Most Holy Body and Blood of Christ, Year C, Catechist

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Catechist Background and Preparation
To prepare for the session, read all the readings.
Genesis 14:18-20
Psalm 110:1, 2, 3, 4
1 Corinthians 11:23-26
Luke 9:11b-17

Spend a few minutes reflecting on what these readings mean for you today. Was there a particular reading which appealed to you? Was there a word or image that engaged you?

Read the Word in Liturgy and Catholic Doctrine sections. These give you background on what you will be doing this session. Read over the session outline and make it your own. Check to see what materials you will need for the session.

The Word In Liturgy
The origins and even the purpose of the narrative in Genesis about Melchizedek are shrouded in mystery. Scholars speculate that the author of Genesis may have used this ancient tradition of David’s ancestor, Abraham, meeting the priest-king associated with Jerusalem (“king of Salem”) in order to legitimize the Davidic dynasty centered in Jerusalem. The Israelites would have considered the blessing of victory over enemies that is bestowed on Abram in this passage to have been passed down to all subsequent rulers on the throne of David. The significance of the bread and wine that is offered is most likely connected to Abraham’s covenant with the Lord, but its exact relevance cannot be determined. The Roman Canon’s allusion to “the bread and wine offered by your priest Melchizedek” is a witness to how early Christians understood this scene as a foreshadowing of the eucharistic mystery.

The multiplication of the loaves and fishes is the only miracle found in all four Gospels. Its eucharistic significance is clear from the precise and consistent language that is used in all of the Gospels (“taking . . . raised his eyes . . . pronounced a blessing . . . broke . . . gave”). The miracle would have reminded Jesus’ contemporaries of a similar story in 2 Kings of Elisha and would have been perceived in a messianic context. The abundance of the leftovers was a sign of the lavish abundance of the messianic banquet. And, the prediction of the passion which Luke places immediately after this narrative occurs in all of the Gospels as a correction to the disciples’ misunderstanding of the nature of Jesus’ messiahship.

Catholic Doctrine
The Real Presence

On this feast when the Church contemplates the eucharistic banquet of the Lord, we proclaim our belief that “when we eat this bread and drink this cup we proclaim your death, Lord Jesus, until you come in glory.” (Roman Missal, Memorial Acclamation, Eucharistic Prayer) As followers of Jesus, we carry out his command to “do this in remembrance of me” (1 Cor. 1:24-25). What we remember is the sacrifice of the Lord, which in the Eucharist we offer again to the Father through the gifts of bread and wine through the power of the Holy Spirit and the words of Christ.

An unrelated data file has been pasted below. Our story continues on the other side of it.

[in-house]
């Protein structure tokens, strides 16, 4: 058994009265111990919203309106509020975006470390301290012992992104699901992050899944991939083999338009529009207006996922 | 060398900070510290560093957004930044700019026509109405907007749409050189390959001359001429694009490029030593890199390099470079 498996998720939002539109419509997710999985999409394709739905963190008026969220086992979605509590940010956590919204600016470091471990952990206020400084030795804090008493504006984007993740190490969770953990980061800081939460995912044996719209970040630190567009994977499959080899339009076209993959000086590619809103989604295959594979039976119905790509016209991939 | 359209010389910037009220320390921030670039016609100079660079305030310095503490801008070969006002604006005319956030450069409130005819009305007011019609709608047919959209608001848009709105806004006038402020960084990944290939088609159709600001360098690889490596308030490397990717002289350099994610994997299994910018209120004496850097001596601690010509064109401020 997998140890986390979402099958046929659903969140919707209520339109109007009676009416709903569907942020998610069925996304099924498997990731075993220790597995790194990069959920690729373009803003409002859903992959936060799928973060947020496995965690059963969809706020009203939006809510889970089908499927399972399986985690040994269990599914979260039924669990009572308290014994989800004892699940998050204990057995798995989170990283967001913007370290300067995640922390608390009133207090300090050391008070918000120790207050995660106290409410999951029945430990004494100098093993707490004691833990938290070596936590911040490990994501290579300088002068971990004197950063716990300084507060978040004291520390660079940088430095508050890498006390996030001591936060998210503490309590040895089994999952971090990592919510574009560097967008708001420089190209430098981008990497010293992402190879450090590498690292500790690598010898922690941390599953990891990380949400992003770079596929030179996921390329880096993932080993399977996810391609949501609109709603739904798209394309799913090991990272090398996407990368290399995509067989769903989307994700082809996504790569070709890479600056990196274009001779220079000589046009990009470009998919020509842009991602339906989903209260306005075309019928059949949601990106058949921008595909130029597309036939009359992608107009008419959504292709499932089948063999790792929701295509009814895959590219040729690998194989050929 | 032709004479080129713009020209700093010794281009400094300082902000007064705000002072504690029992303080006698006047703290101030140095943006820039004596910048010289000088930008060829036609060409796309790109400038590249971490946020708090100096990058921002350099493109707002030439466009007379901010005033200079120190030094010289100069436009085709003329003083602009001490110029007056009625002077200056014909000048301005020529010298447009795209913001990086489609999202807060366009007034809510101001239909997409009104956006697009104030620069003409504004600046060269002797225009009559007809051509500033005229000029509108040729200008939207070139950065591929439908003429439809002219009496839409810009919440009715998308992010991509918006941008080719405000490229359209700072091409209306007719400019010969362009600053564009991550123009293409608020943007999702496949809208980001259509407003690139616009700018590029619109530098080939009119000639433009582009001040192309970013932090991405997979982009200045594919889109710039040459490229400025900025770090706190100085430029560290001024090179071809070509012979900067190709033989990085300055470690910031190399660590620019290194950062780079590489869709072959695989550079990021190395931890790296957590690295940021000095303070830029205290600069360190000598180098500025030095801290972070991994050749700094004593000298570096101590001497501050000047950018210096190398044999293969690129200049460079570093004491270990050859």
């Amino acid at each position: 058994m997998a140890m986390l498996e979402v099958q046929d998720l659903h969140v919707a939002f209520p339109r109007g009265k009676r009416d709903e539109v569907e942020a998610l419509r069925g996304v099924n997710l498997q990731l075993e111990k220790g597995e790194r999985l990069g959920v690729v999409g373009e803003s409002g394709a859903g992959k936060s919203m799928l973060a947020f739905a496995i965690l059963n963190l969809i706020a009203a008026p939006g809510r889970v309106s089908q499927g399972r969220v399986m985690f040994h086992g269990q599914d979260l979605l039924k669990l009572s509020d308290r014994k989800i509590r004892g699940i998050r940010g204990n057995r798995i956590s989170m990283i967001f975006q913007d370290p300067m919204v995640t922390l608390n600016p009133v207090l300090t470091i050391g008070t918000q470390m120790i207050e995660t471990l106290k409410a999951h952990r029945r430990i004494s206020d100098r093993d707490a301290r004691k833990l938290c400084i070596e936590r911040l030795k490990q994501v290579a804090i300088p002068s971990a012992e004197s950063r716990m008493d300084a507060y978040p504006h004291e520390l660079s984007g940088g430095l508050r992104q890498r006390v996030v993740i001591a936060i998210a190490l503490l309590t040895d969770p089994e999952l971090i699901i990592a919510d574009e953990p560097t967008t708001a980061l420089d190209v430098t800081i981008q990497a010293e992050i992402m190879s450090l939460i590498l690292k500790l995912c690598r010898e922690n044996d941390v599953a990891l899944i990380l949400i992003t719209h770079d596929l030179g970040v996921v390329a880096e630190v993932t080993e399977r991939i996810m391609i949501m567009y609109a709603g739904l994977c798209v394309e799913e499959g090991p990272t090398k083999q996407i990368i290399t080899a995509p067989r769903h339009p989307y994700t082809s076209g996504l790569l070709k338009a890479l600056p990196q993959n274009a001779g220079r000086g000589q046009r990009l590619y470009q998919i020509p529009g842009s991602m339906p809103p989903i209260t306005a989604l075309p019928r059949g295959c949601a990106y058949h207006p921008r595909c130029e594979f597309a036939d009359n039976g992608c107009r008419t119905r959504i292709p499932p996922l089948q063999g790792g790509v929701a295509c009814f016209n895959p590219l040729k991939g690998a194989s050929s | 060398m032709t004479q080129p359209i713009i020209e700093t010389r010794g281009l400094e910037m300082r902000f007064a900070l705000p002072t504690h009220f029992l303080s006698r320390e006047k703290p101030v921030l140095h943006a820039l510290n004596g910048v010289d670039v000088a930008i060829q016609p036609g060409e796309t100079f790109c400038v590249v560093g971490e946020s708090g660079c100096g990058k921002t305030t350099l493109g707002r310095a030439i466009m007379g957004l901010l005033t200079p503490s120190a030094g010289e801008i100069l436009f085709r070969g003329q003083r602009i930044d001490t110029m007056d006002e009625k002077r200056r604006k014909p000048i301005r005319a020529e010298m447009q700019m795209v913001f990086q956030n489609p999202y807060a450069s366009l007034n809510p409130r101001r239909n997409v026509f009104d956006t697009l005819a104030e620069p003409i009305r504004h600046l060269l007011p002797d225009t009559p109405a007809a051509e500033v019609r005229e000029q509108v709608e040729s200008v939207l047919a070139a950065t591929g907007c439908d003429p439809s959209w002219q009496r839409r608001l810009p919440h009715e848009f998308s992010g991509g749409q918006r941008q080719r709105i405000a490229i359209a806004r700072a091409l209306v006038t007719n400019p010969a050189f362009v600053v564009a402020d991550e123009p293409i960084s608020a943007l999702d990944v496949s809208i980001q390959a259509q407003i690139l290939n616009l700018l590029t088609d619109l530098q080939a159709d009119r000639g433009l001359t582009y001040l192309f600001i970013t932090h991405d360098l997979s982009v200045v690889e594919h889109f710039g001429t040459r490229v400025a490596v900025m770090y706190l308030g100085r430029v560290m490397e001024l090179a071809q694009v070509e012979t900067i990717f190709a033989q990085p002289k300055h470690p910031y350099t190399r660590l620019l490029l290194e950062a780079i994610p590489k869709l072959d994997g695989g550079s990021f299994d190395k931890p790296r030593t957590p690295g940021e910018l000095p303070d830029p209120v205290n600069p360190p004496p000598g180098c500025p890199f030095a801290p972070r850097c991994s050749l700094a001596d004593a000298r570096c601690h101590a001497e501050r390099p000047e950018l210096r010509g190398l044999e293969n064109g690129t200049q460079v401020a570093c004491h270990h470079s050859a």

The assembly gathers in faith, and God makes present Jesus, his body and blood, in the sacred species, the bread and wine offered in the Eucharist. This sacrament is “the source and summit of the Christian life.” It is a memorial of Jesus’ death and resurrection, a sacrament of love, a sign of unity, a bond of charity, a Paschal banquet “in which Christ is consumed, the mind is filled with grace, and a pledge of future glory is given to us.”

The emphatic proclamation of this awesome mystery is only possible because from the earliest times the Church has experienced in this sacred meal the real presence of Jesus Christ. This means that when we eat this bread and drink this cup although we taste the fruits of the earth and our human hands (bread and wine) we experience in faith the body and blood of our Lord and Savior who sacrificed himself on our behalf.

We believe that when the Church gathers, Mass is celebrated with the Liturgy of the Word and the Liturgy of the Eucharist, and within the Eucharist, bread and wine are presented and prayed over, the Spirit of God descends and makes those elements into the body and blood of Jesus Christ. The Church has insisted from the earliest times that this is the “real presence” of Christ, that is, real in the fullest sense a substantial presence by which Christ, both God and man, makes himself wholly and entirely present. Why? Most especially because Jesus himself promised this and secondarily because the apostles and those who have followed in this Church have experienced it to be so.

Posted in: Sessions C